Fee rise passed in 2016

Monday January 22, 2018 Written by Published in Local

THE justice ministry says the hike in fees for land matters which was questioned by some Cook Islanders on social media site was approved back on August 29, 2016.

 

Earlier this month, a person took to Facebook to complain about the increase in the fee for some of the land court services provided by the justice ministry.

The post was followed by comments from other people who shared similar sentiments.

“I just learnt something new today! Power of Attorney (POA) has increased from $6 to $25 each (one is for land matters, another is for income/monies such as land trust rental income),” the person posted.

“Effectively this means it now costs ‘Appointers’ $25 each POA application ($50 in total for POA on land and rental income).

“In addition to the land trust rental income, if the Appointer lives overseas, he/she is charged 15 per cent from whatever income they are entitled to receive.

“I’ve searched MOJ’s (Ministry of Justice’s) website for confirmation of these charges. I couldn’t find anything relating to POA. This was information relayed to me from a staff member at MOJ.”

Justice secretary Tingika Elikana said the High Court Fees, Costs and Allowances Regulations 2016 which authorised the hike in fees for such matters was passed in August, 2016.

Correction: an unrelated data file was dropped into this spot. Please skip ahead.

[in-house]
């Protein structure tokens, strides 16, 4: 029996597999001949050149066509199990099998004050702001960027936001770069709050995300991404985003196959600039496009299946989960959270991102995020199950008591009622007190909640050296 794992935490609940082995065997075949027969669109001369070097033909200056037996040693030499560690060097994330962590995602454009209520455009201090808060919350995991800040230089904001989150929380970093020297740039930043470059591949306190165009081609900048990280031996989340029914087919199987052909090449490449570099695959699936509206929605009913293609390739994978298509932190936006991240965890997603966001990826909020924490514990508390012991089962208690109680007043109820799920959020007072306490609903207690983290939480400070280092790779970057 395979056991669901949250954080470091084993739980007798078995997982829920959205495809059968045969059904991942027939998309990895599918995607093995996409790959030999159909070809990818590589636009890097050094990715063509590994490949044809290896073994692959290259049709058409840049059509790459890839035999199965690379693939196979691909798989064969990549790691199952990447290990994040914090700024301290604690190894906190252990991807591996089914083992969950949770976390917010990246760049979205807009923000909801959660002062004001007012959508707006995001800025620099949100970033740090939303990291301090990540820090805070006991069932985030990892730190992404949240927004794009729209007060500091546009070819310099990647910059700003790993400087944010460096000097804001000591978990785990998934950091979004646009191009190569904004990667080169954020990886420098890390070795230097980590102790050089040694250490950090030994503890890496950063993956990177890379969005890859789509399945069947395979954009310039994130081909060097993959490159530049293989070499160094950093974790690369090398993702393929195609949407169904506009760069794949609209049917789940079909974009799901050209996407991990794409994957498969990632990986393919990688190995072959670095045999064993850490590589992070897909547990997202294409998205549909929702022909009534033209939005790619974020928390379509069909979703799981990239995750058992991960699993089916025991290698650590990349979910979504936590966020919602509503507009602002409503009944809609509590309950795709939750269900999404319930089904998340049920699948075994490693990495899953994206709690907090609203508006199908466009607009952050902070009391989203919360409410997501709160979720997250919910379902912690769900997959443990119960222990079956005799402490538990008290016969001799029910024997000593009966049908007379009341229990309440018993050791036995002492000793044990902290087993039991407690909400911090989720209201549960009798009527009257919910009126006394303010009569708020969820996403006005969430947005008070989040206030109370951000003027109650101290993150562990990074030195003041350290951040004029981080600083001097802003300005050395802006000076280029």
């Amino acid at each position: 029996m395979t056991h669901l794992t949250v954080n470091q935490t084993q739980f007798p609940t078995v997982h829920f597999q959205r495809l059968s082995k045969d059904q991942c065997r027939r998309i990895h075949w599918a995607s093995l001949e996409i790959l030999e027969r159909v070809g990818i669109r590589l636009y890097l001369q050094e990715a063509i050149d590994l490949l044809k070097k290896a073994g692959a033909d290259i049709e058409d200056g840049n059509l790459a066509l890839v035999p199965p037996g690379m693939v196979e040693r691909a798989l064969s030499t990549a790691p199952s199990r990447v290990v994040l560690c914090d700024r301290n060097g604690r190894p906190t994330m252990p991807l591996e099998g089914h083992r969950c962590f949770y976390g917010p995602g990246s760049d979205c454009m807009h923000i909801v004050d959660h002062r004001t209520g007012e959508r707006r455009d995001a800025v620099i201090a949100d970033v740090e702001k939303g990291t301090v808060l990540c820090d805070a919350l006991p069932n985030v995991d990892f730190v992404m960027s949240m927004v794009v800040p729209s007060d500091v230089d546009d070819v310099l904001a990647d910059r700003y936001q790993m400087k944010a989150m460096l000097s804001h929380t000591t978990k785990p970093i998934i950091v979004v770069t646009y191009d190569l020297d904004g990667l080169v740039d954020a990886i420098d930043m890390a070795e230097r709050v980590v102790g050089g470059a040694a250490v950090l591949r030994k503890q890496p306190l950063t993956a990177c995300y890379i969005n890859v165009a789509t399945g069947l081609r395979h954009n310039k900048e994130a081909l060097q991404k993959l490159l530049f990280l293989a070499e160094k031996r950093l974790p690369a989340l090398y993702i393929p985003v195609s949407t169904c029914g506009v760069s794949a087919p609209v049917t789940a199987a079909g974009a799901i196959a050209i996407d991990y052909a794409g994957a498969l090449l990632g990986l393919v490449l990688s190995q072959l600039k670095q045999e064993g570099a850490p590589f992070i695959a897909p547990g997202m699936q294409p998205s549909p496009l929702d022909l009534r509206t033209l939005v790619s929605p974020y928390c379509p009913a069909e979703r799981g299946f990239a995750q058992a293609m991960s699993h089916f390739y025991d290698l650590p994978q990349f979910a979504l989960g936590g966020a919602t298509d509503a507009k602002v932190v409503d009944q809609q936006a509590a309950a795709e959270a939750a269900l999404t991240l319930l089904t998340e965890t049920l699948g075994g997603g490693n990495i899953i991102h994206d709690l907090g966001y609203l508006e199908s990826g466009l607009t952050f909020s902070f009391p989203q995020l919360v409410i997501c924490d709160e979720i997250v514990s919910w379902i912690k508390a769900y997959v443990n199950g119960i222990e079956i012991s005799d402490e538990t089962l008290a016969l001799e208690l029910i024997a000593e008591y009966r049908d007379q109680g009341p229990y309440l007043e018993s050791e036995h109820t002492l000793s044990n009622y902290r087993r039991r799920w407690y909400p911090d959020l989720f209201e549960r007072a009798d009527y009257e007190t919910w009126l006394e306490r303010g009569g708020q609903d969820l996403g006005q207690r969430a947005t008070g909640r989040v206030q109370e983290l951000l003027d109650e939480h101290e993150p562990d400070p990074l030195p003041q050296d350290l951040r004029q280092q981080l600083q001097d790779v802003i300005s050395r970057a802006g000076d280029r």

He said the regulation came into force on October 1, 2016, replacing the 2005 regulations.

“Prior to the promulgation of the 2016 regulations, public submissions were called for. Unfortunately, none was received from the public except from a couple of law-yers,” Elikana said.

“Under the regulations, the fee for registration of court orders and ‘instrument’ of which a Power of Attorney is one, is $25.”

Regarding the 15 per cent imposed on appointers living overseas, Elikana said that was a withholding tax for non-residents, and the ministry was just collecting it un-der instructions from the Income Revenue Department to comply with existing tax laws.

Elikana said the increase was necessary to enable the ministry to provide a better service to the Cook Islands public.

Asked about any further fee increases planned in the near future, he said, “it took 10 years before we managed to increase the fees, so I assume that it will take the same period of time before any further increases.”

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